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Explained: What is ‘Sikhs For Justice’, and why has NIA summoned many in a case against it?

The National Investigation Agency (NIA) has issued summons to over 40 persons in connection with a case registered against the US-based Sikhs for Justice. What is SFJ, and what is the case against it?  

Written by Navjeevan Gopal , Edited by Explained Desk | Chandigarh |
Updated: January 22, 2021 2:35:01 pm
The face of SFJ Gurpatwant Singh Pannun, left, a protest in New York organised by Sikhs for Justice in 2015 (File photos)

From actors to singers and farm activists to journalists, the National Investigation Agency (NIA) has issued summons to over 40 persons in connection with a case registered against the US-based Sikhs for Justice (SFJ) in mid-December, inviting the ire of farm organisations who claim the government is targeting individuals opposing the three farm laws.

What is the case in which people backing the farm agitation are being summoned by the NIA?

On December 15, the NIA registered a case in New Delhi under Section 120 B (Criminal Conspiracy), 124 A (Sedition), 153 A (Promoting enmity between different groups on ground of religion, race, place of birth, residence, language, etc., and doing acts prejudicial to maintenance of harmony), 153 B (Imputations, assertions prejudicial to national-integration) of Indian Penal Code and under sections of Unlawful Activities (Prevention) Act. Incidentally, the case was registered around a fortnight after farm activists reached Delhi border to lodge their protest against the farm acts.

According to the FIR registered by the NIA, “Sikhs for Justice, an unlawful association under the UAPA Act and other Khalistani terrorist outfits including but not limited to Babbar Khalsa International, Khalistan Tiger Force and Khalistan Zindabad Force along with their frontal organisations, have entered into a conspiracy to create an atmosphere of fear and lawlessness and to cause disaffection in people and to incite them towards rising in rebellion against the government of India. In furtherance of the above conspiracy, huge funds are being collected abroad for on-ground campaign and propaganda against missions in countries like the USA, UK, Canada, Germany and so forth.”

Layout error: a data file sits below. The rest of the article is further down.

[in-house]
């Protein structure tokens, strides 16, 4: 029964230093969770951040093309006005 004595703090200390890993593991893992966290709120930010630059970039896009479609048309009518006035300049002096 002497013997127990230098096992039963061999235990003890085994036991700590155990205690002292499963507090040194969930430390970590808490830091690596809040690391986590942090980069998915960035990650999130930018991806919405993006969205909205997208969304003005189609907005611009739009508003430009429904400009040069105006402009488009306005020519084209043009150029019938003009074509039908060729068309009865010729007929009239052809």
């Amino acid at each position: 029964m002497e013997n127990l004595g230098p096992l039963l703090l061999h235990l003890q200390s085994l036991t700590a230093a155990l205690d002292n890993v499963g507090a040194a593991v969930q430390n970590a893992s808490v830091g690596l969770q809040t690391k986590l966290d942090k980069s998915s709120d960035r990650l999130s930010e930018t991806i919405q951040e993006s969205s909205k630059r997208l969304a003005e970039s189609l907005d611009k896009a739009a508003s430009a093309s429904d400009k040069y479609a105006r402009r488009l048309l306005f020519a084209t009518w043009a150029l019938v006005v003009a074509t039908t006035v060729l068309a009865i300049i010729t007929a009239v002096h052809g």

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The FIR stated that the “campaigns are being spearheaded by designated terrorists — Gurpatwant Singh Pannun, Paramjit Singh Pamma, Hardeep Singh Nijjar and others”.

“It has also been learnt that large amounts of funds so collected are being sent through NGOs to pro-Khalistani elements based in India, to undertake terrorist acts and to strike terror in the people of India. SFJ leadership has planned large scale disruptive activities intended to damage government and private property and also disrupt supplies and services essential to the life of the community in India. SFJ and other pro-Khalistani elements involved in this conspiracy, through their inacessant social media campaign and otherwise, are radicalising and recruiting impressionable youth to agitate and undertake terrorist acts for creation of separate nation of Khalistan after secession from Indian territory,” it added.

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What is Sikhs for Justice?

Sikhs for Justice (SFJ) formed in 2007, is a US-based group seeking a separate homeland for Sikhs — a “Khalistan” in Punjab. SFJ legal advisor Gurpatwant Singh Pannun, a law graduate from Panjab University and currently an attorney at law in the US, is the face of SFJ and its legal adviser.

Panun had launched the secessionist Sikh Referendum 2020 campaign, an initiative that eventually became defunct. He was among the nine individuals designated as “terrorists” by the Union Ministry of Home Affairs last July.

‘Referendum 2020’, claimed it wanted to “liberate Punjab from Indian occupation”. In Pannun’s words, “SFJ in its London Declaration (in August 2018) had announced to hold the first-ever non-binding referendum among the global Sikh community on the question of secession from India and re-establishing Punjab as an independent country.” However, its London declaration even got little traction.

What are NIA notices about and who have been summoned?

A tourist bus operator, a nut bolt trader and a cable operator from Ludhiana, three journalists from Punjab, three volunteers of UK based NGO Khalsa Aid, and the president of Lok Bhalai Insaf Welfare Society (LBIWS), one of the unions participating in talks with the Government over the new farm laws, are among those who have been served notices by the NIA in connection with the sedition case registered against Pannun.

NIA has served notices under Section 16 of the Criminal Procedure Code (CrPC), meaning they have been summoned as witnesses. A senior NIA official wishing not to be named said the persons were summoned in connection with “foreign funding in guise of the farm agitation to further secessionist agenda of Khalistan.”

What has been the political reaction to the NIA summons?

The Congress, Shiromani Akali Dal and Aam Aadmi Party leadership in Punjab have cried foul over the NIA summons to those backing the farm stir.

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